Vaccine Shortage Putting Americans At Risk
Just as healthcare providers are about to start their annual flu vaccination program, British regulators have shut down Chiron Corporation’s Liverpool flu vaccine manufacturing plant due to sterility problems. Chiron was expected to supply nearly 50 million doses of vaccine this year, half of the hundred million doses health officials expected to be administered to Americans this fall. Aventis, the other major supplier of vaccine, has told health officials that he could produce an additional million doses this year, but no more. Compounding the shortage, is the addition of 2 groups of patients recommended to receive the vaccine this year—children between the ages of 6 and 23 months (who require 2 doses 1 month apart) and pregnant women (or women who anticipate being pregnant during the flu season). Other high-risk patients include people over age 65, people in nursing homes, people with chronic illnesses, and those caring for people in these groups. Healthcare workers are also considered the highest priority for vaccination. The nasal flu vaccine, FluMist, does little to alleviate the shortage since it is only indicated for healthy children and adults between the ages of 5 and 49 years.
The FDA will move ahead with warnings for many antidepressants stating that the drugs sometimes raise the risk of suicidal behavior in youth. The recommendation comes after an agency advisory panel, on a split vote, recommended a Black box warning. The agency may not go that far, however, since some advisors were concerned that warnings may discourage treatment of depressed children and teens who can benefit from antidepressants medications. The drugs subject to the warning are those with the brand names Prozac, Paxil, Wellbutrin, Zoloft, Celexa, Effexor, Luvox, and Remeron.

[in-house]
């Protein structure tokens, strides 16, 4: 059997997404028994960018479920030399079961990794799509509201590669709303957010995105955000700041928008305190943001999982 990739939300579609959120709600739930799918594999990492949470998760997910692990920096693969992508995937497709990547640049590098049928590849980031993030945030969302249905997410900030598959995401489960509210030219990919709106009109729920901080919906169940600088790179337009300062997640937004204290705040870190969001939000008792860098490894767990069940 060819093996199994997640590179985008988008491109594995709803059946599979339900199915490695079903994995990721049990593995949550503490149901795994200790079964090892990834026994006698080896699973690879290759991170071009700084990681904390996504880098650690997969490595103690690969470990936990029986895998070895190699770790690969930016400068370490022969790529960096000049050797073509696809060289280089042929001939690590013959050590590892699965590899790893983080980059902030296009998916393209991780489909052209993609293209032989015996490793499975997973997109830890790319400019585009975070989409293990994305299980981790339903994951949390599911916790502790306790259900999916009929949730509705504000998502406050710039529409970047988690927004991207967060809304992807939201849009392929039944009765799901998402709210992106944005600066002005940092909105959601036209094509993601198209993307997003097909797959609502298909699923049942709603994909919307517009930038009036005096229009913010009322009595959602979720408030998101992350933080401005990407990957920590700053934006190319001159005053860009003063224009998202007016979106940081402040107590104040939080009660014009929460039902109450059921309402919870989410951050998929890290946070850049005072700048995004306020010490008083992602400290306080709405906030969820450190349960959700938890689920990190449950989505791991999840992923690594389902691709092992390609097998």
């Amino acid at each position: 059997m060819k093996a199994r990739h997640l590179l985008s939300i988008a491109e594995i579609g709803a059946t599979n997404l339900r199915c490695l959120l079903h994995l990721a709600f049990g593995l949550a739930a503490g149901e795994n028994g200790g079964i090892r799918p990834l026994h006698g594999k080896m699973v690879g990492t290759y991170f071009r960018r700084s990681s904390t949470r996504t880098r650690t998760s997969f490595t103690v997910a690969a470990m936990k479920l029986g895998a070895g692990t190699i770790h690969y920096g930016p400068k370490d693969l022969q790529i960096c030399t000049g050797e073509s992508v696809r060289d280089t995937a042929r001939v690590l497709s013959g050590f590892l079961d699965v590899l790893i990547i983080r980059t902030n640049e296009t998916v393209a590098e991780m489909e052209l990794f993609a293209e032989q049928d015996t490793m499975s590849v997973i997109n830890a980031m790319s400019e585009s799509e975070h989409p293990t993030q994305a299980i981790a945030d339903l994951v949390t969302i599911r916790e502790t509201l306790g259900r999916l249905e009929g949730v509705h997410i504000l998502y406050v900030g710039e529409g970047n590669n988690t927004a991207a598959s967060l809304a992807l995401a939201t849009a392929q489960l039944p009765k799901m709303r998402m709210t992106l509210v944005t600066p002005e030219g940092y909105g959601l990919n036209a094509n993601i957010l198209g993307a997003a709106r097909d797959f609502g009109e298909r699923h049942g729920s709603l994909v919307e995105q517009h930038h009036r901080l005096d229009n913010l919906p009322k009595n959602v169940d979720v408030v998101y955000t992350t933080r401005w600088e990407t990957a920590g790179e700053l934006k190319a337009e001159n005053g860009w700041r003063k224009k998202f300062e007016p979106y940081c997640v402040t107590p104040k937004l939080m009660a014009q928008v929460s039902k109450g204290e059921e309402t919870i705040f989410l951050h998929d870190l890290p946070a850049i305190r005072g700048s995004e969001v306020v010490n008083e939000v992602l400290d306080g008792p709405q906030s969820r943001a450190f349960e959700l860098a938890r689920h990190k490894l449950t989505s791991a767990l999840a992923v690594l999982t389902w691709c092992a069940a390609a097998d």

The recently approved antidepressant duloxetine (Cymbalta) has received FDA approval for treatment of pain associated with diabetic neuropathy. This is the first drug approved for this indication in this country. In 2 studies submitted to the FDA, the drug reduced 24-hour average pain levels, compared with placebo, in patients who had diabetes for an average of 11 years, and had neuropathic pain for average of 4 years.
The FDA has approved a new extended release formulation of hydromorphone for the management of persistent moderate-to-severe pain in patients requiring continuous, round-the-clock opioid pain relief for extended periods of time. The product is an extended release formulation that can be dosed once a day, and will be available in 12, 16, 24, and 32 mg capsules. The drug is only recommended for patients already receiving opioid therapy who have demonstrated opioid tolerance, and who require a minimum total daily opioid dose equivalent to 12 mg of oral hydromorphone. It will be marketed by Purdue pharmaceuticals with the trade name Palladone.
This supplement was written by William T. Elliott, MD, FACP, Chair, Formulary Committee, Kaiser Permanente, California Division; Assistant Clinical Professor of Medicine, University of California-San Francisco. In order to reveal any potential bias in this publication, we disclose that Dr. Elliott reports no consultant, stockholder, speaker’s bureau, research, or other financial relationships with companies having ties to this field of study. Questions and comments, call: (404) 262-5416. E-mail: email@example.com.